Here's the question you clicked on:
Brent0423
Do I still have any hope to become an astronomer?
I am a freshmen at a college that has a phenomenal astronomy and physics program. I started out in calculus this year and there was a 4 week one credit course that decided whether you continue on to "real calculus" turns out I failed the Exam so I had to go back to precalc. I did phenomenal on precalc in high school but at the university i got a horrible teacher who wouldn't even let me use a calculator on the tests so I took the first two tests and failed them both due to the fact that my teacher gave absolutely ridiculous tests and made us graph very complex logarithmic expressions BY HAND. I ended up dropping the course with a W. I am really discouraged but don't wanna give up hope, i have the potential to take calculus next semester do I have any hope??
read the chapter twice before going to the lecture on the chapter. that's really all it takes; seems like a lot of effort at first but it ends up saving you time in the long run, because you finish your homework quickly and you don't have to study much for tests.
In the words of Thomas A. Edison, "Our greatest weakness lies in giving up. The most certain way to succeed is always to try just one more time".
I can't afford to do poorly in another math class though :( Would you say that calculus is much more difficult then precalculus?
Wow what a phenomenal quote!
is it more difficult?
@Brent0423 I am taking calculus for the first time right now. What I can say having taken Precalc last year, is that the level of difficulty one could argue, is relative. Calculus builds upon precalculus, where as precalculus introduces and is the foundation for modern calculus.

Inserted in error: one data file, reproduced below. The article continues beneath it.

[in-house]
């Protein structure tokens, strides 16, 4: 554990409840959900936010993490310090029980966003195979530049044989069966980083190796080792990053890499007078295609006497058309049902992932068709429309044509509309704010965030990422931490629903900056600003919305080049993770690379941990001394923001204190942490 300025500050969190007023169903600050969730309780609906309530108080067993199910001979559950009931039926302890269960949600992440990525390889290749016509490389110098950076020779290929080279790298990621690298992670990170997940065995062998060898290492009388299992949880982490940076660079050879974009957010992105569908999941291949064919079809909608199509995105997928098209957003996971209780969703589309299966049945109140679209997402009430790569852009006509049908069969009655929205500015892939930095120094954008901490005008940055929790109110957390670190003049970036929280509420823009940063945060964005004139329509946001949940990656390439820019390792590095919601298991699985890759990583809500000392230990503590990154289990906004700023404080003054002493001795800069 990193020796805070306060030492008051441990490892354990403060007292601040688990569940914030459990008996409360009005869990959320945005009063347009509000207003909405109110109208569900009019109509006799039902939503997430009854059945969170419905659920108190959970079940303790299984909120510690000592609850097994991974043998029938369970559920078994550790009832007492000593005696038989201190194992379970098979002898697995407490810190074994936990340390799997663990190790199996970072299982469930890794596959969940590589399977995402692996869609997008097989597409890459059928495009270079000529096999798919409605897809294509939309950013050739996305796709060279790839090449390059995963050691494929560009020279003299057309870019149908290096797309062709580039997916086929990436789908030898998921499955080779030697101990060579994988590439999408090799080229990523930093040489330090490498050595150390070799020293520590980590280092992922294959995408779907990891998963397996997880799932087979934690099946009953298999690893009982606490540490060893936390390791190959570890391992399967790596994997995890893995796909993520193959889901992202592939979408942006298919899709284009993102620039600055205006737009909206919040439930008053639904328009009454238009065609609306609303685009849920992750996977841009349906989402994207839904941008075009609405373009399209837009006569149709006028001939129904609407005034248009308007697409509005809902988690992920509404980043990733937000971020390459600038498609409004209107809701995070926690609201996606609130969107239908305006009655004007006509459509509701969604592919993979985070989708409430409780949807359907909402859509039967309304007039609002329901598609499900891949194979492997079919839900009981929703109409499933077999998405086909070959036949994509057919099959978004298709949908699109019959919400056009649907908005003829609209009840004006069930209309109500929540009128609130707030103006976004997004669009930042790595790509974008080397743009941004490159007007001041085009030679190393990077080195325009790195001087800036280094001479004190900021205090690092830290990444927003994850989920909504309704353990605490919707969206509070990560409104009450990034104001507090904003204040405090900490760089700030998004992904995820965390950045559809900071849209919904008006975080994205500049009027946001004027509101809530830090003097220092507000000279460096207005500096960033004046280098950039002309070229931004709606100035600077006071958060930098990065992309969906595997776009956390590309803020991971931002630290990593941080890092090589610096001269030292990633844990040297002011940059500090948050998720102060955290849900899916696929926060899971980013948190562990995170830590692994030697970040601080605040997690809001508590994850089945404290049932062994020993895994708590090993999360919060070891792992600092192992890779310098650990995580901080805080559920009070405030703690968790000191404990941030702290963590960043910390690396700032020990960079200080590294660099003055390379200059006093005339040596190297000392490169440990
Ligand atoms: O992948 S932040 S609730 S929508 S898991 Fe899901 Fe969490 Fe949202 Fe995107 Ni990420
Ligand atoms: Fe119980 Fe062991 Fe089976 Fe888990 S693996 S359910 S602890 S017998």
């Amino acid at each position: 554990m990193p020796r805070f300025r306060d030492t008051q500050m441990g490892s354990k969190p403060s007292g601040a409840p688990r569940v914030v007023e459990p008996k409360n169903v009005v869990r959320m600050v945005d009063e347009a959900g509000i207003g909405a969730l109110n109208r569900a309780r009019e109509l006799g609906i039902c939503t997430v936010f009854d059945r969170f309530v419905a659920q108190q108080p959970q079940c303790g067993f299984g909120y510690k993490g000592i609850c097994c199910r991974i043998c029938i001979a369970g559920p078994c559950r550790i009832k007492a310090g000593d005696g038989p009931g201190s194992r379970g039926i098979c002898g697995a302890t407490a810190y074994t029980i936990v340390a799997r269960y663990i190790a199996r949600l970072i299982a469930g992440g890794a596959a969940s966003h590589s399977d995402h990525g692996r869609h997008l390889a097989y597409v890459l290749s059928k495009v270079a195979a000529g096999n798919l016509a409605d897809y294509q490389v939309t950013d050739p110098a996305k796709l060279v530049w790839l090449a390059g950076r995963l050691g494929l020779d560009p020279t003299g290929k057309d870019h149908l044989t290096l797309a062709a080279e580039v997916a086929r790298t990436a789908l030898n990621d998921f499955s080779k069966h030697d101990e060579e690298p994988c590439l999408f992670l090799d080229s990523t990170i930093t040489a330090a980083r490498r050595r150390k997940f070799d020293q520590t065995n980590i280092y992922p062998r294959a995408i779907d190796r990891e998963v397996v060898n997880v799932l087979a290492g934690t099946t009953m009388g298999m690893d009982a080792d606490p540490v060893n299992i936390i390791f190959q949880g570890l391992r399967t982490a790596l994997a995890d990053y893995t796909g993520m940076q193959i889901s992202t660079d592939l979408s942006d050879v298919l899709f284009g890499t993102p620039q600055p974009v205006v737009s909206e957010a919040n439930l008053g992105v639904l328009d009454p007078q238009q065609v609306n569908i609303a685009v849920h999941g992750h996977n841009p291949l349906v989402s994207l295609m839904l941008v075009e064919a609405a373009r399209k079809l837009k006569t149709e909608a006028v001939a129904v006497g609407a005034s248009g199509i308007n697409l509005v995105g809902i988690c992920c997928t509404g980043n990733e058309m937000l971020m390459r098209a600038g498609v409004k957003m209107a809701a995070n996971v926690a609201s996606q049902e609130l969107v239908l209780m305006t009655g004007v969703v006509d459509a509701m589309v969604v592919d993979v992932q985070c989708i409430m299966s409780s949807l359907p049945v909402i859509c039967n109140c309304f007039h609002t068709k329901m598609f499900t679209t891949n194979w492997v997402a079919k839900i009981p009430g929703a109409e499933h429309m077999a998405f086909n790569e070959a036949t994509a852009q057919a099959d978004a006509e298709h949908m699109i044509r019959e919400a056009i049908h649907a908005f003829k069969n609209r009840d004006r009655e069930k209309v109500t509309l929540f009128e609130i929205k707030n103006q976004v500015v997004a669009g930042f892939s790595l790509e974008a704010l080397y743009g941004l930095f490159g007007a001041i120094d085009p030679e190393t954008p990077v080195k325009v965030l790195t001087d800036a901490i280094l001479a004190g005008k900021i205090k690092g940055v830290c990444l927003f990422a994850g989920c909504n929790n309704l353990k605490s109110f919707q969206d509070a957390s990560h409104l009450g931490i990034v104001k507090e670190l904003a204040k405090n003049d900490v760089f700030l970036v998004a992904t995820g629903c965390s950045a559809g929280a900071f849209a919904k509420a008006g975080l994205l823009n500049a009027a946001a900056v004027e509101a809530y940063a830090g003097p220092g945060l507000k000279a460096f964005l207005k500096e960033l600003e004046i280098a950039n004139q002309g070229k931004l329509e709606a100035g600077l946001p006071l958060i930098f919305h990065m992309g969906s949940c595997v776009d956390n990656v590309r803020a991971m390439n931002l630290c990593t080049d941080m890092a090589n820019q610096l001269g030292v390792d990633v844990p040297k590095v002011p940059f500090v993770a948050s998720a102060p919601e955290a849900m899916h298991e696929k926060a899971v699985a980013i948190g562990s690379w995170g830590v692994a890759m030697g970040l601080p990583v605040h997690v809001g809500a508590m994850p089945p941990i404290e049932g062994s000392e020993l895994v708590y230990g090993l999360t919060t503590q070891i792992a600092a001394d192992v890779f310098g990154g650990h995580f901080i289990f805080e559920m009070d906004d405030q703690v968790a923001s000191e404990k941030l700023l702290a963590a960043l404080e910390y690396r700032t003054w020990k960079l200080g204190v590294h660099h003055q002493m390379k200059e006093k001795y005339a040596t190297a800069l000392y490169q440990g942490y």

Yah I feel that, a bad teacher can really bring yer spirits down. :( More difficult? I definitely think so. It's been so long that I can hardly remember Pre-Calc. But I remember learning a lot of basic things - exponents/logarithms, matrices, graphing transformations and such, introduction to limits.. In Calculus you really build on a ton of stuff you've learned from Algebra, Trig, Pre-Calc. There are so many little math tricks that you need to remember. And then on top of that, trying to intuitively understand derivatives took a long time for me, I was glad I got started on them long before I ever took a class on Calculus. Honestly, my feeling is, if you can get past the first 2 tests in Calc1, it's smooth sailing from there. Limits really test your ability to do mathemagic. And working with the limit definition of the derivative is just so painful! :d You certainly shouldn't give up though :D Study some stuff related to derivatives before you take it again. Make sure you can burn through the product rule, quotient rule, chain rule like butter, so you have ample time to focus on the harder stuff.
It's possible that you're starting to see your limitations in math. But I highly doubt that. I think it was a combination of bad teaching and being somewhat under prepared for a challenging new topic. :D
@zepdrix Thank you so much for the advice I really appreciate it. I have already started learning some calculus using khan academy so i can perform the product and chain rule and its quite simple. Do you have any suggestions on how to prepare for this calculus class because I have to do well in it. I cannot afford to do poor, it will ruin my transcript 2 w's and an e would lo
Are you taking this in high school still? Or on the college level?